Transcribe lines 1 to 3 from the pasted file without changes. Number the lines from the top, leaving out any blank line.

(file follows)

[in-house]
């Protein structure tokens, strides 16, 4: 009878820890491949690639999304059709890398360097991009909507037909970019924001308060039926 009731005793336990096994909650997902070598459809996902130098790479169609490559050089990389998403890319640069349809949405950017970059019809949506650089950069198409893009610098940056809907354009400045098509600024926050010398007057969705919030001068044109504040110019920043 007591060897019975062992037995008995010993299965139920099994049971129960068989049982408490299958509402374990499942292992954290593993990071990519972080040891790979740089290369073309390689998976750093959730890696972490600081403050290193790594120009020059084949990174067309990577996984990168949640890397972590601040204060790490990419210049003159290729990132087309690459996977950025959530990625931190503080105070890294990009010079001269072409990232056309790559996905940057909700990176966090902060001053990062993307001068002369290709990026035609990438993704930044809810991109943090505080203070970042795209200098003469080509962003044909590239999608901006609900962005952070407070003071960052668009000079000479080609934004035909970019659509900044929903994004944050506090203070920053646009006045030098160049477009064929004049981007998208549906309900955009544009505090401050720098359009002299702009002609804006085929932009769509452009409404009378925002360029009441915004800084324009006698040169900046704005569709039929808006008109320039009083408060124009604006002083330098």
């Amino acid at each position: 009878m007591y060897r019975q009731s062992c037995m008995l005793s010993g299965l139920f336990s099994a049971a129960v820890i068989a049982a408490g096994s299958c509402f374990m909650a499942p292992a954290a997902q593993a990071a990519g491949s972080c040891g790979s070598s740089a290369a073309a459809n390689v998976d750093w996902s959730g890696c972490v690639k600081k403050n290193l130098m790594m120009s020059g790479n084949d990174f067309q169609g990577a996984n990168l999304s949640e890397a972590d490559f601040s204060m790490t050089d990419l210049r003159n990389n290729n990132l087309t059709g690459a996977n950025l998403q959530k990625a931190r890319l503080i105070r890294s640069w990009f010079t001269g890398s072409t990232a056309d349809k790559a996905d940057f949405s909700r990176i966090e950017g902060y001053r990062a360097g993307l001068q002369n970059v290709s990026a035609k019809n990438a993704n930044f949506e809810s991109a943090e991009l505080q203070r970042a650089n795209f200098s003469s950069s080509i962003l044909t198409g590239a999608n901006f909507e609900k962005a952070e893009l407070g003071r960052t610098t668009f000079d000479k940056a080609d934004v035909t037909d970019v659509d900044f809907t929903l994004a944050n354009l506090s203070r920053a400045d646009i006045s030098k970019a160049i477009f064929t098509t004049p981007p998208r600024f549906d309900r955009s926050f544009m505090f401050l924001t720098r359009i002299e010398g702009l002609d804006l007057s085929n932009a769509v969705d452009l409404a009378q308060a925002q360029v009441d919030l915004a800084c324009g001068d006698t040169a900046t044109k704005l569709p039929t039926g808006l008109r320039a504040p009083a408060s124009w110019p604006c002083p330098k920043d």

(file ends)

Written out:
[in-house]
């Protein structure tokens, strides 16, 4: 009878820890491949690639999304059709890398360097991009909507037909970019924001308060039926 009731005793336990096994909650997902070598459809996902130098790479169609490559050089990389998403890319640069349809949405950017970059019809949506650089950069198409893009610098940056809907354009400045098509600024926050010398007057969705919030001068044109504040110019920043 007591060897019975062992037995008995010993299965139920099994049971129960068989049982408490299958509402374990499942292992954290593993990071990519972080040891790979740089290369073309390689998976750093959730890696972490600081403050290193790594120009020059084949990174067309990577996984990168949640890397972590601040204060790490990419210049003159290729990132087309690459996977950025959530990625931190503080105070890294990009010079001269072409990232056309790559996905940057909700990176966090902060001053990062993307001068002369290709990026035609990438993704930044809810991109943090505080203070970042795209200098003469080509962003044909590239999608901006609900962005952070407070003071960052668009000079000479080609934004035909970019659509900044929903994004944050506090203070920053646009006045030098160049477009064929004049981007998208549906309900955009544009505090401050720098359009002299702009002609804006085929932009769509452009409404009378925002360029009441915004800084324009006698040169900046704005569709039929808006008109320039009083408060124009604006002083330098």
């Amino acid at each position: 009878m007591y060897r019975q009731s062992c037995m008995l005793s010993g299965l139920f336990s099994a049971a129960v820890i068989a049982a408490g096994s299958c509402f374990m909650a499942p292992a954290a997902q593993a990071a990519g491949s972080c040891g790979s070598s740089a290369a073309a459809n390689v998976d750093w996902s959730g890696c972490v690639k600081k403050n290193l130098m790594m120009s020059g790479n084949d990174f067309q169609g990577a996984n990168l999304s949640e890397a972590d490559f601040s204060m790490t050089d990419l210049r003159n990389n290729n990132l087309t059709g690459a996977n950025l998403q959530k990625a931190r890319l503080i105070r890294s640069w990009f010079t001269g890398s072409t990232a056309d349809k790559a996905d940057f949405s909700r990176i966090e950017g902060y001053r990062a360097g993307l001068q002369n970059v290709s990026a035609k019809n990438a993704n930044f949506e809810s991109a943090e991009l505080q203070r970042a650089n795209f200098s003469s950069s080509i962003l044909t198409g590239a999608n901006f909507e609900k962005a952070e893009l407070g003071r960052t610098t668009f000079d000479k940056a080609d934004v035909t037909d970019v659509d900044f809907t929903l994004a944050n354009l506090s203070r920053a400045d646009i006045s030098k970019a160049i477009f064929t098509t004049p981007p998208r600024f549906d309900r955009s926050f544009m505090f401050l924001t720098r359009i002299e010398g702009l002609d804006l007057s085929n932009a769509v969705d452009l409404a009378q308060a925002q360029v009441d919030l915004a800084c324009g001068d006698t040169a900046t044109k704005l569709p039929t039926g808006l008109r320039a504040p009083a408060s124009w110019p604006c002083p330098k920043d």